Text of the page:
7. Never allow infants to sleep or toddlers to walk around with milk or juice drinks. This produces what dentists call “baby bottle tooth decay”.
  8. Avoid toothpastes containing fluoride for children under the age of two; they tend to swallow it. Use water or a non-fluoridated toothpaste.
  9. For children ages 2-6 years old, use a pea-sized amount of a fluoride toothpaste, and make sure they spit it out after brushing. Any more than that is wasted.
  10. And remember – when in doubt, ask your dentist. With proper guidance, most children should be able to graduate high school today with no cavities!

There are many helpful references to this important topic, some of which have been used to develop this article. These include the ADA’s brochure: “Happiness is a Healthy Smile: A Message for Parents”, available through your local dentist, and Rebecca Feisenthal’s article in Parents Magazine: “The Surprising Truth About Cavities”, published in the October 2006 issue and available online at: http://www.parents.com/baby/health/baby-teeth/cavities/.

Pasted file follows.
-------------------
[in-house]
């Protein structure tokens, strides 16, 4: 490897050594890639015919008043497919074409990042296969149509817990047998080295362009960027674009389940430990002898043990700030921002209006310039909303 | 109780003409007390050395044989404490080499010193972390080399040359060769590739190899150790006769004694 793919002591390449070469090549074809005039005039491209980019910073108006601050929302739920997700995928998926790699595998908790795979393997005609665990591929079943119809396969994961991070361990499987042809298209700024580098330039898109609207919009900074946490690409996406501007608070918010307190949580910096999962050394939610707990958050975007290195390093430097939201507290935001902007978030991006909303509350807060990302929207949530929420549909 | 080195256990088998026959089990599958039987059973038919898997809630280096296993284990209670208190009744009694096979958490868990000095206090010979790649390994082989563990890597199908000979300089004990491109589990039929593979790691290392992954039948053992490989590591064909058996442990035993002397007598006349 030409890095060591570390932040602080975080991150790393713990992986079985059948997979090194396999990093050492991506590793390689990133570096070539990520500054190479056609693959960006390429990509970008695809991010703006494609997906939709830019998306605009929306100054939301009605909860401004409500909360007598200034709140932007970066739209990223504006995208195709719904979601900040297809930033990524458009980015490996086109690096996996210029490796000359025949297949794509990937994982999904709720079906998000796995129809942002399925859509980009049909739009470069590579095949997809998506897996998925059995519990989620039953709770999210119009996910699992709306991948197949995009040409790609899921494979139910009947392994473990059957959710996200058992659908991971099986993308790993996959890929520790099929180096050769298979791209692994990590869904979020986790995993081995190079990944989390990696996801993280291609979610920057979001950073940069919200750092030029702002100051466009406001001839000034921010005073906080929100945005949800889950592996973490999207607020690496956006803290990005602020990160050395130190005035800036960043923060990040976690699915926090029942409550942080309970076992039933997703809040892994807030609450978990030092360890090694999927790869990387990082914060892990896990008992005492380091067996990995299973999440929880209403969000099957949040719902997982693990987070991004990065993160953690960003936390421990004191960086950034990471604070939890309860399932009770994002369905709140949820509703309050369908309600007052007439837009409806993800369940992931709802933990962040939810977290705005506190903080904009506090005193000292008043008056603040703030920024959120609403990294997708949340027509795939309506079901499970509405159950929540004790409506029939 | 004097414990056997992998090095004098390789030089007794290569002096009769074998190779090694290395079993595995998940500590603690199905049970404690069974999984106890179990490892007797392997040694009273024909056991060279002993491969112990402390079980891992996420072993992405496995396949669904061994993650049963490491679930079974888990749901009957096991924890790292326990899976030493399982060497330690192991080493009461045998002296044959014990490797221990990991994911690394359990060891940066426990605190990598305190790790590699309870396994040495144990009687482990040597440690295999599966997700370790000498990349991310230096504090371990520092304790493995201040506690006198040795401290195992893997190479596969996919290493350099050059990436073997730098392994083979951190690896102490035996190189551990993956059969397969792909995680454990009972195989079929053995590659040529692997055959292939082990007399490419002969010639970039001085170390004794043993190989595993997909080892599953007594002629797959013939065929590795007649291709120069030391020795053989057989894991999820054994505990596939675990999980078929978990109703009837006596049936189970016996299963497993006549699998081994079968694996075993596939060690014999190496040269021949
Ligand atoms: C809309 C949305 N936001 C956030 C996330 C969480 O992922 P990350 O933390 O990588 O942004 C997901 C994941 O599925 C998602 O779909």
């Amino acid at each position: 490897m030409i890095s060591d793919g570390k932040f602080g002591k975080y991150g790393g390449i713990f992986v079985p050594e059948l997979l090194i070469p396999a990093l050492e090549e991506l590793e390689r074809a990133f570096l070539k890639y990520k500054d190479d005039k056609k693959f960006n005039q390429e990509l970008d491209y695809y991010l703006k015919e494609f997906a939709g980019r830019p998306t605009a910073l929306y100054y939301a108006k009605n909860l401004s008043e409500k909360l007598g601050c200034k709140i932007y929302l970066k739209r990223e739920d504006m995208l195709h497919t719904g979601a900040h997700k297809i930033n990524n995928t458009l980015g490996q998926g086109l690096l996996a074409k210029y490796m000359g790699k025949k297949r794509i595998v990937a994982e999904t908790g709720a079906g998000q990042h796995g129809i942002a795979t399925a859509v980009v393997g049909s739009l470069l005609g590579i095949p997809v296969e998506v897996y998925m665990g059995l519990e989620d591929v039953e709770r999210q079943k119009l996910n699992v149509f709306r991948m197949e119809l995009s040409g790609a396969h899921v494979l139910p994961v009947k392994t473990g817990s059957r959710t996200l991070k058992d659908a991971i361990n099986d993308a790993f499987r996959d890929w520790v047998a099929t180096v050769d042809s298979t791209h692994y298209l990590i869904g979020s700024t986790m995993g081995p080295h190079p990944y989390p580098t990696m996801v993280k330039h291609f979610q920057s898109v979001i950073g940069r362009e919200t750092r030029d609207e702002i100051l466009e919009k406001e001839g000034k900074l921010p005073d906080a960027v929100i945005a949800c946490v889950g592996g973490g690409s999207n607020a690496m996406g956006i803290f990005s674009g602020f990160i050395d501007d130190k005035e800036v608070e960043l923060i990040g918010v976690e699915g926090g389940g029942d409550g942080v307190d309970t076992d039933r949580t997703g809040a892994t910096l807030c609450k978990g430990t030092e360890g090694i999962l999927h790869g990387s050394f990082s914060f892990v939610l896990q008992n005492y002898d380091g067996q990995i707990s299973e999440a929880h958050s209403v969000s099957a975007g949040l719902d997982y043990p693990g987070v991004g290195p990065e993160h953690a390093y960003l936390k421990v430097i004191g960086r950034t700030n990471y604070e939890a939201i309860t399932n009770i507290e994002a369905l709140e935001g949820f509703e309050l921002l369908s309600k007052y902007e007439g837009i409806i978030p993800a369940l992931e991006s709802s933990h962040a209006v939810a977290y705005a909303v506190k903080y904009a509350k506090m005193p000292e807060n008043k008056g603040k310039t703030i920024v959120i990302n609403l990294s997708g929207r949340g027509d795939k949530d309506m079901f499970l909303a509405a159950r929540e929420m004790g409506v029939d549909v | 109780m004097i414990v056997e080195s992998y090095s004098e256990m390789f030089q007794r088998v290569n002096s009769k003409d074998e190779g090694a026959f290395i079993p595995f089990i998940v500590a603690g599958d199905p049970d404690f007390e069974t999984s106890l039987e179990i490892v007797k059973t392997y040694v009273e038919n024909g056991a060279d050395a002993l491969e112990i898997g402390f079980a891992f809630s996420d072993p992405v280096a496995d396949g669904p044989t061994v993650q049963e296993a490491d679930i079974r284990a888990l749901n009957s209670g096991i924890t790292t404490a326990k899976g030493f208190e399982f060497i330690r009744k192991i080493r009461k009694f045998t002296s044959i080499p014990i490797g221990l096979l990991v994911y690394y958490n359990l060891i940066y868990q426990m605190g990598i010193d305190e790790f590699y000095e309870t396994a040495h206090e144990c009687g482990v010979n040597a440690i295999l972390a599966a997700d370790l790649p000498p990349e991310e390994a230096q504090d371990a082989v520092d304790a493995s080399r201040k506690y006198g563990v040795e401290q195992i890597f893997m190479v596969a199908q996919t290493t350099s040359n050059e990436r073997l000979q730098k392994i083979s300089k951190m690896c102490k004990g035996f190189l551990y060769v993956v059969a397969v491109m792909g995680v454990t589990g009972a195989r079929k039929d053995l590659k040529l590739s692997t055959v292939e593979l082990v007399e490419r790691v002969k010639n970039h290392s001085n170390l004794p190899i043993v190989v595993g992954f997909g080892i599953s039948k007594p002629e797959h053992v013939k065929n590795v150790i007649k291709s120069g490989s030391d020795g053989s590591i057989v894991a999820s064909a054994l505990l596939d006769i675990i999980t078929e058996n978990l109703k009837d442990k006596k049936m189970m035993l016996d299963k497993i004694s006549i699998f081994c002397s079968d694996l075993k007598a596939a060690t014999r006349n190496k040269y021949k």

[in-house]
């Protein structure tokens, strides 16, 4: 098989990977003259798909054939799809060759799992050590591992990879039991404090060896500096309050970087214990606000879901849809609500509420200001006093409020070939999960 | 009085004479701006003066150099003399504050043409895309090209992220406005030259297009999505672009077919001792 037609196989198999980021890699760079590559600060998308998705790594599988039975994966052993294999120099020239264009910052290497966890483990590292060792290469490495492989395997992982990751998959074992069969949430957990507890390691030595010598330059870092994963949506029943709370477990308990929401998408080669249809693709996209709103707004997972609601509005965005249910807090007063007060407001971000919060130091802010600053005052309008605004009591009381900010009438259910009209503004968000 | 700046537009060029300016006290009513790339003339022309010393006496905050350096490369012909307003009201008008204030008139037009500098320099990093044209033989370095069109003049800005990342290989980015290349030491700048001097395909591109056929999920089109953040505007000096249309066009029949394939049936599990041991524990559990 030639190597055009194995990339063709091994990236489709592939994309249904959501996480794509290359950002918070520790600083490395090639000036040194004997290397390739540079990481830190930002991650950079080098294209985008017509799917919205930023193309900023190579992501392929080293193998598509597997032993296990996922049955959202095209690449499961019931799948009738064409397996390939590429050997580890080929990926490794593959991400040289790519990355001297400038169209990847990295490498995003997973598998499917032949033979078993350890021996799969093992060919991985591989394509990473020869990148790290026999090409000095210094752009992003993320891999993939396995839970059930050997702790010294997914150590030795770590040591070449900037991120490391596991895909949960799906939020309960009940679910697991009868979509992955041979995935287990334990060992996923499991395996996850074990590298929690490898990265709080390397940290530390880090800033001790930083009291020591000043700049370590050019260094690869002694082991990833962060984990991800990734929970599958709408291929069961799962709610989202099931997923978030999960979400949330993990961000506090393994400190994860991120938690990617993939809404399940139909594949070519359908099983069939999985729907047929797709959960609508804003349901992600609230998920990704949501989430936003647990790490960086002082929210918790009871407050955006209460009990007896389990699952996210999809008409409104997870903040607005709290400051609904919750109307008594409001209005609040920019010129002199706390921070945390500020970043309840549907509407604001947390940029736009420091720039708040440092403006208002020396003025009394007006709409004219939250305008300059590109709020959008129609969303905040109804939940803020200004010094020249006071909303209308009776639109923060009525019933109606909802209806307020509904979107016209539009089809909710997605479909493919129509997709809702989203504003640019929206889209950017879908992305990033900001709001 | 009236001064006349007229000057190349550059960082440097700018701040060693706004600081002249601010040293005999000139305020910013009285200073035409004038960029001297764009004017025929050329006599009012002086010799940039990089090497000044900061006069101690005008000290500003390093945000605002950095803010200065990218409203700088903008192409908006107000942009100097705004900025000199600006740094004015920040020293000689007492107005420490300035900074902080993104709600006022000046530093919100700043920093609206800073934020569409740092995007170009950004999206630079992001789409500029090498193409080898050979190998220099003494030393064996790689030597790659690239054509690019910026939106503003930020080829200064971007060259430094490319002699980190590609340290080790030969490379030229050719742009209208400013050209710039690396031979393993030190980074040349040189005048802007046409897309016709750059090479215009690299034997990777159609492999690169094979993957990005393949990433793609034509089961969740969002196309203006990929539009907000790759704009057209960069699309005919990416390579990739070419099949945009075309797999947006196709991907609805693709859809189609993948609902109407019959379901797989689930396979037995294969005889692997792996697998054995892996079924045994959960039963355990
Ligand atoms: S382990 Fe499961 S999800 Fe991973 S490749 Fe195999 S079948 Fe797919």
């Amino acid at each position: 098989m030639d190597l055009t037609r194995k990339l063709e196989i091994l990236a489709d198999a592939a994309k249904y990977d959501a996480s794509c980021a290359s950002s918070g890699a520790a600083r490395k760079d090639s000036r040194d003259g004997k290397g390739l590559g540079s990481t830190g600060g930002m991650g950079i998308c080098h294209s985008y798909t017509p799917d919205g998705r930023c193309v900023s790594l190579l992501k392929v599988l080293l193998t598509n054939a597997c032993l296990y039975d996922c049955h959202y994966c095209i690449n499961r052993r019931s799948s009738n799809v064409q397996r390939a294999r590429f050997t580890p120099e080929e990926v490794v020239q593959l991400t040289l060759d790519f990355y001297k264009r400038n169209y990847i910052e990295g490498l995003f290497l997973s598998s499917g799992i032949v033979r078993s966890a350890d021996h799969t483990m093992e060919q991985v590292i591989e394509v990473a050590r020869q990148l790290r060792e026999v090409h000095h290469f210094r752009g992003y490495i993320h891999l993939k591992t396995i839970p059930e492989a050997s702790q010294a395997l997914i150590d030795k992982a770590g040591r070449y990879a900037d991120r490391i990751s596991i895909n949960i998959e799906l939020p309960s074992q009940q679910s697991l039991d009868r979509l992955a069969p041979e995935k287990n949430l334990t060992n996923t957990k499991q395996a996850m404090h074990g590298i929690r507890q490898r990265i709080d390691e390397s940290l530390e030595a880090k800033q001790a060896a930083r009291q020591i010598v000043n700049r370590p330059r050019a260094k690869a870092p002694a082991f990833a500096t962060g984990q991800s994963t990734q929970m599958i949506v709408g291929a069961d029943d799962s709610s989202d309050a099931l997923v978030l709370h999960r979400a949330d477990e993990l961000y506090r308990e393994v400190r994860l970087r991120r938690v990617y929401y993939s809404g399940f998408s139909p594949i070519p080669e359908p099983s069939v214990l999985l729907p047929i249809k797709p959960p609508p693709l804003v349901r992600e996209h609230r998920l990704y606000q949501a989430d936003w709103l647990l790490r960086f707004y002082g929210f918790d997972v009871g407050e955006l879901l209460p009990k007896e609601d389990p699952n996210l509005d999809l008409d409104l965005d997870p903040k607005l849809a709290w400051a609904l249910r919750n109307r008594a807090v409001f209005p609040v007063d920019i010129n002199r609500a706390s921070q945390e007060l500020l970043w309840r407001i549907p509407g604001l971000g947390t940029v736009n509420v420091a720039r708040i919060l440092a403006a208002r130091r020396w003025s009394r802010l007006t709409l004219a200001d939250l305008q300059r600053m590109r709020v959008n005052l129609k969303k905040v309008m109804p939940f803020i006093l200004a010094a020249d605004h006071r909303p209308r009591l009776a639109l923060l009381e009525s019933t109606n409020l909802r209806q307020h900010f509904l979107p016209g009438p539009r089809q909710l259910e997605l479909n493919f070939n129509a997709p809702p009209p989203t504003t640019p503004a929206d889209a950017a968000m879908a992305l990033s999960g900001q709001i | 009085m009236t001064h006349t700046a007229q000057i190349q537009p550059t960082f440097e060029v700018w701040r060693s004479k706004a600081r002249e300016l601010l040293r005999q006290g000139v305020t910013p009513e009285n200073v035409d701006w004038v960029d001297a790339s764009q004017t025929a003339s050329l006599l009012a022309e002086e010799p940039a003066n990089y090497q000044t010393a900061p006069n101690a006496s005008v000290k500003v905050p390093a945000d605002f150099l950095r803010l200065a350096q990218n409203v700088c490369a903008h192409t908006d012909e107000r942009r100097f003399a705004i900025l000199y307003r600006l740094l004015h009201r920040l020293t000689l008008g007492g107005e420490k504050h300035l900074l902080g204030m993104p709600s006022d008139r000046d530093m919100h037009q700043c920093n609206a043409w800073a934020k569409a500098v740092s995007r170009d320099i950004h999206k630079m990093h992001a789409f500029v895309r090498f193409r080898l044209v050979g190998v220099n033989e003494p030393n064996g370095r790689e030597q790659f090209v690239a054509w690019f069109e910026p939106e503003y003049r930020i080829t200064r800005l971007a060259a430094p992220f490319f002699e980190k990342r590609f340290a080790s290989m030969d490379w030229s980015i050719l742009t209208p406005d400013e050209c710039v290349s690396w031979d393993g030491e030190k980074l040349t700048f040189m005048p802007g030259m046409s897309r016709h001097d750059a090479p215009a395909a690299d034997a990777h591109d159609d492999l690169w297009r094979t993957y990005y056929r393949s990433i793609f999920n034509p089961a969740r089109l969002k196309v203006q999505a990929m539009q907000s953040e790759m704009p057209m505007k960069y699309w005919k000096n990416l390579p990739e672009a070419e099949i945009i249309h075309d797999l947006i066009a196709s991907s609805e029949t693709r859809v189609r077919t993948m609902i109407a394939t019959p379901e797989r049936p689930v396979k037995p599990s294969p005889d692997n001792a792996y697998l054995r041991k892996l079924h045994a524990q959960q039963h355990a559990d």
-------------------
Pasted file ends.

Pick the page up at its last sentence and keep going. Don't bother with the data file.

Other helpful websites where you can read more about this important topic include:
http://www.MouthHealthy.org (the ADA’s consumer site with a complete section on babies and kids)
www.choosemyplate.gov (for more information on healthy foods and drinks for your children)

Feel free to contact me or the staff at my office, Dr. Laurence Stone in Doylestown, PA with any questionsor concerns on this important topic, or to schedule your next visit so we can talk more about this. In the meantime, have a safe and happy Halloween!

Fluoridated water – why all the fuss?

Fluoridated Water

When I read this morning that the city of Dallas, Texas was considering discontinuing fluoridating its public water supply I couldn’t believe my eyes! But it’s true! The city fathers want to save money ($1.8 million for a 3 year contract) by discontinuing the practice after nearly 50 years. Dallas would be the largest city in the country to do this. Approximately 210 million people in the U.S. receive the benefits of drinking fluoridated water-20 million people in Texas alone!

 So why all the fuss? Several reasons:

  • Firstly, the Centers for Disease Control (CDC) has stated that fluoridation of public water supplies is one of the top 10 public health advancements in the last century! No one can seriously argue that drinking fluoridated water helps prevent tooth decay by strengthening the enamel of children’s teeth while they are forming.